The South West Champs at Gawton

The South West Champs – words by Chaz Curry, photos by Felix Smith

At first light on Saturday the 20th of August, Gawton looked more like the set of the next (and inevitable) installment of the never ending Harry Potter saga than a mountain bike race venue. Mist swirled through the fir trees like smoke from a slumbering Dragon and I had so involved myself with this little fantasy that it was a genuine surprise when a Mountain Biker and not a pubescent wizard emerged from the twisting murk.

The track was wet and as slippery as Mr Slippy the slipperiest Eel of all after enjoying a baby oil shower. Marshalls loomed like sodden sentinels on the impossibly steep sides of the Super Tavi track standing guard as rider after rider was unseated. Some complained that the track was damn near impossible towards the end of the bottom section. Commissaries’ and race organizers huddled and in hushed tones murmured of shortening the track, but this was Gawton, this was Super Tavi the Dirt 1:04 and it was never meant to be easy. The decision was made (the right one), man up or go home.

The afternoon of practice day and the rain had stopped falling and the lightening sky’s promised much but delivered little comfort to the racers. The nature of the soil in the Tamar Valley makes it great for track building, hard wearing and easy to work with but it also means it holds on to moisture and becomes impossibly soapy when drying. Riders gathered in philosophical pockets all down the track assessing the best path through one tough section after another. As the rented bus departed the last few uplifts were performed by shuttle runs in an Izuzu flatbed and a trailer pulling Land Rover but by that time the flow of riders had almost dropped off to the point where even they were not needed. This track is a monster, a mythical creature snaking its way up the treacherously steep banks of the Tamar and by the end of Saturday it had proved the master of almost all who had come to take it on. When the track was closed at 5pm on Saturday evening only four riders had started off down the hill in the past hour. The smoking dragon was winning…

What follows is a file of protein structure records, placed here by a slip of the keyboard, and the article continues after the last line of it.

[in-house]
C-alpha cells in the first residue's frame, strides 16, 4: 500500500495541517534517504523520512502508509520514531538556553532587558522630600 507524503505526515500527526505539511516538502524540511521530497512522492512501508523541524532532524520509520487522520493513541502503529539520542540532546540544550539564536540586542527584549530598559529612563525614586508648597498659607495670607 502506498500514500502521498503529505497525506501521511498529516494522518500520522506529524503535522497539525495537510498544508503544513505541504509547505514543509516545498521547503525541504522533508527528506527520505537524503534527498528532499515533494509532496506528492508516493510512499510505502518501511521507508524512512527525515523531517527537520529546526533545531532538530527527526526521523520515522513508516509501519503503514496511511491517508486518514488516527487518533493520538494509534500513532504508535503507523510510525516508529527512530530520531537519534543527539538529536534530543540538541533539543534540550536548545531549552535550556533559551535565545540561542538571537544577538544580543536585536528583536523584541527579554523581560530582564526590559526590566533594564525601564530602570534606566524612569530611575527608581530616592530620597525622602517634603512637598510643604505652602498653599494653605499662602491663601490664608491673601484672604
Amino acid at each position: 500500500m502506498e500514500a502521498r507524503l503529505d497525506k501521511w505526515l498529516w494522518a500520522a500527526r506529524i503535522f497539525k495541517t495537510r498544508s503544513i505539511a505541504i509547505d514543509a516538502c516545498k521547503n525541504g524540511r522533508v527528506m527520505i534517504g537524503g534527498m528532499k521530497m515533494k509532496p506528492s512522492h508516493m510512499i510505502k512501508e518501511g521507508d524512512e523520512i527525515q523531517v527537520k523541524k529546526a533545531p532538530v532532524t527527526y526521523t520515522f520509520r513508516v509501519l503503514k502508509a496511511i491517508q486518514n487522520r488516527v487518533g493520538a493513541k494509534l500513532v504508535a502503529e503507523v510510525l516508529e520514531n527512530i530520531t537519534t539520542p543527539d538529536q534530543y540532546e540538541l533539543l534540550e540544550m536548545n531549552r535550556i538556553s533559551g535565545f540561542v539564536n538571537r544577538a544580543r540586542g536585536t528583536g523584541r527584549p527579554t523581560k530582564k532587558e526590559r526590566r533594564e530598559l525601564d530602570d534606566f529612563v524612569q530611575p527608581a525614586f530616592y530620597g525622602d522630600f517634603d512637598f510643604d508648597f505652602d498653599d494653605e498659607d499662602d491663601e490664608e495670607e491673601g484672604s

Sundays morning sunshine and warmth brought a renewed sense of hope and as the car parks swelled, burst and spilled over riders queued up with renewed vigor, hoping that this morning their skill would match their ambition, eager to take on the beast once more. Banter and cheerful insults floated through the forest but they were soon tempered by the reminder that this was a world class track that they were taking on and sunshine changes precious little.

Before anyone new it and way before even the local’s were ready, race runs were upon them. To start with the mood was light and full faced challengers were eager to get to work. But it wasn’t long before racers ears strained to hear the crackled news from the marshal points strewn over the hillside. The news that set the tone for the afternoon came from Zoe at Marshall point 3, Jay Williamson, the local hot favorite for the junior title had punctured, the atmosphere on the start ramp changed and suddenly everyone was aware that this was a race, it mattered and everyone was there to try and win it. Tensions now ran high but this wasn’t a national and the format meant no seeding but two race runs, Jay and all the other fallers had a second chance.